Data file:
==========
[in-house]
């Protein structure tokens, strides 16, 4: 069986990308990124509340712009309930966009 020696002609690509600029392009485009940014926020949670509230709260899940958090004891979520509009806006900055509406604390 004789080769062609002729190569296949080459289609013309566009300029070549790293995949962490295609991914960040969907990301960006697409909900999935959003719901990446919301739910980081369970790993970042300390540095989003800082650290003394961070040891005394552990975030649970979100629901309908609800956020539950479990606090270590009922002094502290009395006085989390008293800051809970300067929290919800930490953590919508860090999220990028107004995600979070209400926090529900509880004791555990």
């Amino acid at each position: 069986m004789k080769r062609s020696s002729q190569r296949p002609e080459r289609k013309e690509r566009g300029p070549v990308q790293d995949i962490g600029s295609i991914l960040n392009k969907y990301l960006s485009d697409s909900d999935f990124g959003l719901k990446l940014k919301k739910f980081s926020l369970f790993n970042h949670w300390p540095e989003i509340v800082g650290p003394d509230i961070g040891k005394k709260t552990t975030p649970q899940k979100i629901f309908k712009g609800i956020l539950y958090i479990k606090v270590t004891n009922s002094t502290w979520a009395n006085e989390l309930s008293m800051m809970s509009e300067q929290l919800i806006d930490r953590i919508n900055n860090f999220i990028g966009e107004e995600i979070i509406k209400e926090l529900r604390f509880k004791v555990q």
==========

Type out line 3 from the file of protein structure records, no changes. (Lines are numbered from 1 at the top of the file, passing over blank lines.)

């Amino acid at each position: 069986m004789k080769r062609s020696s002729q190569r296949p002609e080459r289609k013309e690509r566009g300029p070549v990308q790293d995949i962490g600029s295609i991914l960040n392009k969907y990301l960006s485009d697409s909900d999935f990124g959003l719901k990446l940014k919301k739910f980081s926020l369970f790993n970042h949670w300390p540095e989003i509340v800082g650290p003394d509230i961070g040891k005394k709260t552990t975030p649970q899940k979100i629901f309908k712009g609800i956020l539950y958090i479990k606090v270590t004891n009922s002094t502290w979520a009395n006085e989390l309930s008293m800051m809970s509009e300067q929290l919800i806006d930490r953590i919508n900055n860090f999220i990028g966009e107004e995600i979070i509406k209400e926090l529900r604390f509880k004791v555990q």